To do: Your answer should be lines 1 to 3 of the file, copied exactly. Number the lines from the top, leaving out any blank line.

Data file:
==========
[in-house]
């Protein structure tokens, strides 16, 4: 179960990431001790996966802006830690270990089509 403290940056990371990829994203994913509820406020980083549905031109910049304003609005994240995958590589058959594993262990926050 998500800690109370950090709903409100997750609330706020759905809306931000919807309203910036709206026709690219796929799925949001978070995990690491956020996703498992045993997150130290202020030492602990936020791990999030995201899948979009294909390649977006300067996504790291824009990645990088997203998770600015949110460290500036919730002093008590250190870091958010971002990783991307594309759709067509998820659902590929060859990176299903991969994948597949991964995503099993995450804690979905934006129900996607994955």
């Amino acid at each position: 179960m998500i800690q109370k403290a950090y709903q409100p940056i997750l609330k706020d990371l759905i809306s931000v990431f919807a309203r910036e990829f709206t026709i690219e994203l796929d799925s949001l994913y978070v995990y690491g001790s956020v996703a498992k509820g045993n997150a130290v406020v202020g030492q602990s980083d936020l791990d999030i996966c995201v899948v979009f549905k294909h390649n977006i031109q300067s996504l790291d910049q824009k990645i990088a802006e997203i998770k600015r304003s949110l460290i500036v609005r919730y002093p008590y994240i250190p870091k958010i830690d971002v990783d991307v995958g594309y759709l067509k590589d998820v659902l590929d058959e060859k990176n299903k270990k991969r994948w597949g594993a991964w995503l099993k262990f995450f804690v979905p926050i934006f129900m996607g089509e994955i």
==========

[in-house]
């Protein structure tokens, strides 16, 4: 179960990431001790996966802006830690270990089509 403290940056990371990829994203994913509820406020980083549905031109910049304003609005994240995958590589058959594993262990926050 998500800690109370950090709903409100997750609330706020759905809306931000919807309203910036709206026709690219796929799925949001978070995990690491956020996703498992045993997150130290202020030492602990936020791990999030995201899948979009294909390649977006300067996504790291824009990645990088997203998770600015949110460290500036919730002093008590250190870091958010971002990783991307594309759709067509998820659902590929060859990176299903991969994948597949991964995503099993995450804690979905934006129900996607994955």
């Amino acid at each position: 179960m998500i800690q109370k403290a950090y709903q409100p940056i997750l609330k706020d990371l759905i809306s931000v990431f919807a309203r910036e990829f709206t026709i690219e994203l796929d799925s949001l994913y978070v995990y690491g001790s956020v996703a498992k509820g045993n997150a130290v406020v202020g030492q602990s980083d936020l791990d999030i996966c995201v899948v979009f549905k294909h390649n977006i031109q300067s996504l790291d910049q824009k990645i990088a802006e997203i998770k600015r304003s949110l460290i500036v609005r919730y002093p008590y994240i250190p870091k958010i830690d971002v990783d991307v995958g594309y759709l067509k590589d998820v659902l590929d058959e060859k990176n299903k270990k991969r994948w597949g594993a991964w995503l099993k262990f995450f804690v979905p926050i934006f129900m996607g089509e994955i």